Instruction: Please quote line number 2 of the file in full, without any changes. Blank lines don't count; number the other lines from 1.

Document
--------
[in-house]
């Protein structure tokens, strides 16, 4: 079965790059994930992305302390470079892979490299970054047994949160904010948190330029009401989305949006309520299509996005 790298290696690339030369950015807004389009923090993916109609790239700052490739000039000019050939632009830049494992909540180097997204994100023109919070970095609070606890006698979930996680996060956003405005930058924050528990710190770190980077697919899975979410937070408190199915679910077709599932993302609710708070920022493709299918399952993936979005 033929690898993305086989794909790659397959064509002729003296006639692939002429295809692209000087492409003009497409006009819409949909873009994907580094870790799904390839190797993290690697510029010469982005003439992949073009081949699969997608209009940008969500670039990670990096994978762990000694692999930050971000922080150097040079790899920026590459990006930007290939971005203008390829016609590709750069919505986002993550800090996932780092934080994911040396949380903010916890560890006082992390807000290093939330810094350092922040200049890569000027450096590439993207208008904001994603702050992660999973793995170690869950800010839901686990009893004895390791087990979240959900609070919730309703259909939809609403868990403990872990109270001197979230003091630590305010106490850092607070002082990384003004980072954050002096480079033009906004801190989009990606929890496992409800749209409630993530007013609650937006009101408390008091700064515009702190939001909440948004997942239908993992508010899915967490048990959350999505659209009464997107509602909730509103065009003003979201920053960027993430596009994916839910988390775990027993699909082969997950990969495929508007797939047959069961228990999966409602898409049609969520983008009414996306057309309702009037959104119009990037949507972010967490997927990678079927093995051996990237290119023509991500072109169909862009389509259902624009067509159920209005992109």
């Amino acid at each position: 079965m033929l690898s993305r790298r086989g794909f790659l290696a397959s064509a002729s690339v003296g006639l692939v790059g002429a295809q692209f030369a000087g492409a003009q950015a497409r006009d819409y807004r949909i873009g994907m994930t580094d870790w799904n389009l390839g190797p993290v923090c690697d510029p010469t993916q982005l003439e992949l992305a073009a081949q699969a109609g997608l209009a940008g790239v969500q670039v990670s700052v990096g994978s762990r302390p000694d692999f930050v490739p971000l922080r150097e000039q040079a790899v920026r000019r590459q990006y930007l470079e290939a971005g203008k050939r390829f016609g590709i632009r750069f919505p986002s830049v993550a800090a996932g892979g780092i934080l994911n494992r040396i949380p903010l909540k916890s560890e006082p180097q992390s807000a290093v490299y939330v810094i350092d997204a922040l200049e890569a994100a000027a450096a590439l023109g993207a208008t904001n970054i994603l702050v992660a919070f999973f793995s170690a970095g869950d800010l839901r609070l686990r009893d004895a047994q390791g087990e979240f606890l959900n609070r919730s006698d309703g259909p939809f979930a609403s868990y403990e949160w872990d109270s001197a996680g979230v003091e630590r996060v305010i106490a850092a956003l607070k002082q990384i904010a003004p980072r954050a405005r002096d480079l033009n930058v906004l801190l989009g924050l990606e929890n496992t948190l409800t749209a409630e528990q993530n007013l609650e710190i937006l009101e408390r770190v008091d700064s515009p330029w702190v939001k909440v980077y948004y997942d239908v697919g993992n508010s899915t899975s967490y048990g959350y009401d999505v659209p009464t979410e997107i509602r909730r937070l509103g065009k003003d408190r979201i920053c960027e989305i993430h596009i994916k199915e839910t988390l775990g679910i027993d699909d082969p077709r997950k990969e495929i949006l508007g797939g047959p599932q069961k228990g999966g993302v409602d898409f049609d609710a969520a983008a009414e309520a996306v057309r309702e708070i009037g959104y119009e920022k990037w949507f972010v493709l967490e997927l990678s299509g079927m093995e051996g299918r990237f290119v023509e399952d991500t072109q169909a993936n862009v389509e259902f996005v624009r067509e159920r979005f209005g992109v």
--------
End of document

């Protein structure tokens, strides 16, 4: 079965790059994930992305302390470079892979490299970054047994949160904010948190330029009401989305949006309520299509996005 790298290696690339030369950015807004389009923090993916109609790239700052490739000039000019050939632009830049494992909540180097997204994100023109919070970095609070606890006698979930996680996060956003405005930058924050528990710190770190980077697919899975979410937070408190199915679910077709599932993302609710708070920022493709299918399952993936979005 033929690898993305086989794909790659397959064509002729003296006639692939002429295809692209000087492409003009497409006009819409949909873009994907580094870790799904390839190797993290690697510029010469982005003439992949073009081949699969997608209009940008969500670039990670990096994978762990000694692999930050971000922080150097040079790899920026590459990006930007290939971005203008390829016609590709750069919505986002993550800090996932780092934080994911040396949380903010916890560890006082992390807000290093939330810094350092922040200049890569000027450096590439993207208008904001994603702050992660999973793995170690869950800010839901686990009893004895390791087990979240959900609070919730309703259909939809609403868990403990872990109270001197979230003091630590305010106490850092607070002082990384003004980072954050002096480079033009906004801190989009990606929890496992409800749209409630993530007013609650937006009101408390008091700064515009702190939001909440948004997942239908993992508010899915967490048990959350999505659209009464997107509602909730509103065009003003979201920053960027993430596009994916839910988390775990027993699909082969997950990969495929508007797939047959069961228990999966409602898409049609969520983008009414996306057309309702009037959104119009990037949507972010967490997927990678079927093995051996990237290119023509991500072109169909862009389509259902624009067509159920209005992109």